Efforts to conserve the natural resources of the Philippines include strengthening decision-making, improving economic incentives, and strengthening enforcement in partnership with the private sector and local communities.
To improve the natural resource governance of biodiversity, oceans, and landscapes in the Philippines.
We work with the Philippine government to strengthen informed decision making, enhance economic incentives, stimulate public and private sector investments, and reduce environmental crime.
By supporting greater ecosystem stability and inclusive green growth, we protect the Philippines’ rich biodiversity while improving the livelihoods of those who depend on these resources.
Across the archipelago of more than 7,500 islands that make up the Philippines, millions of people rely on agriculture, forestry, and fisheries for their livelihoods. Yet, these critical natural resources are under threat from exploitation, overuse, population growth, natural disasters, and climate change. A resilient Philippines is one in which communities, the private sector, and government collaborate to protect the country’s environment.
In July 2020, the U.S. Agency for International Development (USAID) launched the five-year Philippines Sustainable Interventions for Biodiversity, Oceans, and Landscapes (SIBOL) Activity. In partnership with RTI, SIBOL works with the Philippine government to introduce and scale up high-impact environmental interventions that support the sustainable management and governance of key natural resources and reduce environmental crimes and unsustainable practices.
SIBOL is one of USAID’s biodiversity conservation projects working at the national level, and in both terrestrial and marine ecosystems, in the Philippines. To achieve the activity’s aims, USAID and RTI partner with the Department of Environment and Natural Resources, and the Department of Agriculture’s Bureau of Fisheries and Aquatic Resources. In addition to its national-level work, SIBOL has set up four sites in key protected areas. National policies, programs, and tools are adapted and rolled out at sites, while local interventions and learnings inform national policies.
- Masinloc-Oyon Bay Protected Landscape and Seascape: This coastal area supports thousands of fishers and coastal communities, but is threatened by mining, overfishing, and population growth.
- Puerto Princesa Subterranean River National Park & Cleopatra’s Needle Forest Reserve: These forest areas of the ecologically important Palawan province are significant habitats for biodiversity.
- Mt. Mantalingahan Protected Landscape: Threats to this forest area—home to abundant biodiversity and more than 12,000 indigenous people—include logging and mining pressures.
- Siargao Island Protected Landscape & Seascape: This marine protected area is surrounded by the country’s largest contiguous mangrove area and is threatened by over-fishing and the exploitation of other natural resources.
In partnership with USAID, RTI leads a consortium of natural resource management (NRM) and biodiversity conservation experts: The Center for Conservation Innovations PH Inc.; Forest Foundation Philippines; Resources, Environment, and Economics Center for Studies Inc.; and the Zoological Society of London. All interventions follow the project’s Planetary Health Approach, using cutting-edge science, coordinated and inclusive governance strategies, and powerful economic incentives to protect both biodiversity and the communities in and around targeted areas.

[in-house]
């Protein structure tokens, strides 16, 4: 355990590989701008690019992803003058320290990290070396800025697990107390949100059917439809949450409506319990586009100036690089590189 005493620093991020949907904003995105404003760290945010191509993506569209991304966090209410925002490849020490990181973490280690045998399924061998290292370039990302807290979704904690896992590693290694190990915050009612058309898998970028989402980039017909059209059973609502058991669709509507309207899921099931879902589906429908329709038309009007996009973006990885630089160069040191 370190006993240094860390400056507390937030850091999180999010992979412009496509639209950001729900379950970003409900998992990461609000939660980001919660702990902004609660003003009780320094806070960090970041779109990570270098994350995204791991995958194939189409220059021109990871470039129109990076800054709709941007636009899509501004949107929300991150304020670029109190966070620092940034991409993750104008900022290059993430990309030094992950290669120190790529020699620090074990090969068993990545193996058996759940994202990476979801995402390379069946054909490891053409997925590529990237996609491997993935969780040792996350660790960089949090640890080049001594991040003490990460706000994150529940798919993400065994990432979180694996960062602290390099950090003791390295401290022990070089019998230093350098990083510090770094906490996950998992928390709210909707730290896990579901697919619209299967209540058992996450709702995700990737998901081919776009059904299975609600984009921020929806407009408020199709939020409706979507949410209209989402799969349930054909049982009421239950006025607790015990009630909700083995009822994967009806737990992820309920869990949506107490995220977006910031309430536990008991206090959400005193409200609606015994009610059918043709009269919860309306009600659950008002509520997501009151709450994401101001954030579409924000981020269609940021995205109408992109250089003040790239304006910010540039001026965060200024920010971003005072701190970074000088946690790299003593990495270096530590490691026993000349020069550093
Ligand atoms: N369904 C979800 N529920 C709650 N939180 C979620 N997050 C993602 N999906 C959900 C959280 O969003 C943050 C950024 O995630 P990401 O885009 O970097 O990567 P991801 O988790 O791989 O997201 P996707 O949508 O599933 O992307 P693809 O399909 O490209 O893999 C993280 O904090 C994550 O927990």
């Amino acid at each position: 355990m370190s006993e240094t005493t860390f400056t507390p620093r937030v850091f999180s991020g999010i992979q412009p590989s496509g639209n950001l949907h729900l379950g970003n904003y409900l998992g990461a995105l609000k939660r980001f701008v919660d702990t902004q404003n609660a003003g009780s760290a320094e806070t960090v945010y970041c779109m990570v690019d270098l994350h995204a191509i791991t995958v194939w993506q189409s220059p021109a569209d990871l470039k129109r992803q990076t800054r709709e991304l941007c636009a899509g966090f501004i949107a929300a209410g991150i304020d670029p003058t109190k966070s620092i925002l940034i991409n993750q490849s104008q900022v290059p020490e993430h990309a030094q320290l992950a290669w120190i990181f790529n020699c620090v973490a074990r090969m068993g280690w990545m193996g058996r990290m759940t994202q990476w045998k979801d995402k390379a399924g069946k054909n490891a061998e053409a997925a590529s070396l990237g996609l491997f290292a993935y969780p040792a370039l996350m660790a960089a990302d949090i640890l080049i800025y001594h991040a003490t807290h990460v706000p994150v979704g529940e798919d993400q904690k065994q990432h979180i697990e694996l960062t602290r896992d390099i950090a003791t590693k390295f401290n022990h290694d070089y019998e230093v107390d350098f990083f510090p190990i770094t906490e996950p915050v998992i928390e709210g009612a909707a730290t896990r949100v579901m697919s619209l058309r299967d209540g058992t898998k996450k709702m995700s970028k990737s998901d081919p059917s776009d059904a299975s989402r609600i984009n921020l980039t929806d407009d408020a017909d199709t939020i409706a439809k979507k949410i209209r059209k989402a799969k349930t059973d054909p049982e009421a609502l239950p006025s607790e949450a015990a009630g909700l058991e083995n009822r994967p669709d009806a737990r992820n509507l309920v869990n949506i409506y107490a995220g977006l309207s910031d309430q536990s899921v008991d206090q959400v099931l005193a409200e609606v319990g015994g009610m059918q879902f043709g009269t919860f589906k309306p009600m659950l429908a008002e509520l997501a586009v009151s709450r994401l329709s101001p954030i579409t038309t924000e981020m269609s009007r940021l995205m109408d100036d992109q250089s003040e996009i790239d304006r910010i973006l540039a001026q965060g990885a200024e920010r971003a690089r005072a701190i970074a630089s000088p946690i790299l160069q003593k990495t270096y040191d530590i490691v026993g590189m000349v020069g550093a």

Strengthening science-driven decision-making
Using RTI’s approach to political economy analysis, SIBOL strengthens the governance of key natural resources by clarifying authority and coordination—both nationally and at site level—to understand the political climate and current political practice. SIBOL also strengthens land and coastal resource management by supporting the effective participation of communities and other underrepresented groups in governance structures, as well as by developing cutting-edge decision-making tools to improve biodiversity and socio-economic monitoring and analysis. For example, we are adopting new NRM assessment frameworks to support analysis and feedback for adaptive management practices. We are also adopting new tools and applying them appropriately, consistently, and effectively in participatory decision-making processes.
Improving economic incentives
Ambitious targets to reduce greenhouse gas emissions compete with equally ambitious infrastructure investments in the Philippines. To address this challenge, SIBOL promotes economic incentives grounded on economic valuation results and sustainable supply chain studies. Better informed decision-making can then lead to increased engagement of the private sector and local communities in sustainable activities that contribute to overall green growth and natural wealth accumulation.
Biodiversity in the Philippines is threatened by unsustainable practices, irresponsible tourism, and environmental crime. Through SIBOL, USAID and RTI engage with the enforcement community and relevant stakeholders to detect, record, analyze, and respond to environmental law violations. We also work with the prosecution service and judiciary to find solutions for resolving cases more efficiently. At the site level, SIBOL strengthens enforcement structures against marine and terrestrial law violations and the illegal wildlife trade. Lastly, the project improves the use of responsive technologies and evidence-based approaches to reduce environmental crimes through capacity building and collaboration, while enhancing the policies that support environmental enforcement.
The project’s commitment to meaningfully engage with government agencies, NRM bodies, communities, the media, academic institutions, and research organizations will help conserve the Philippines’ biodiversity and protect its precious landscapes and seascapes for future generations.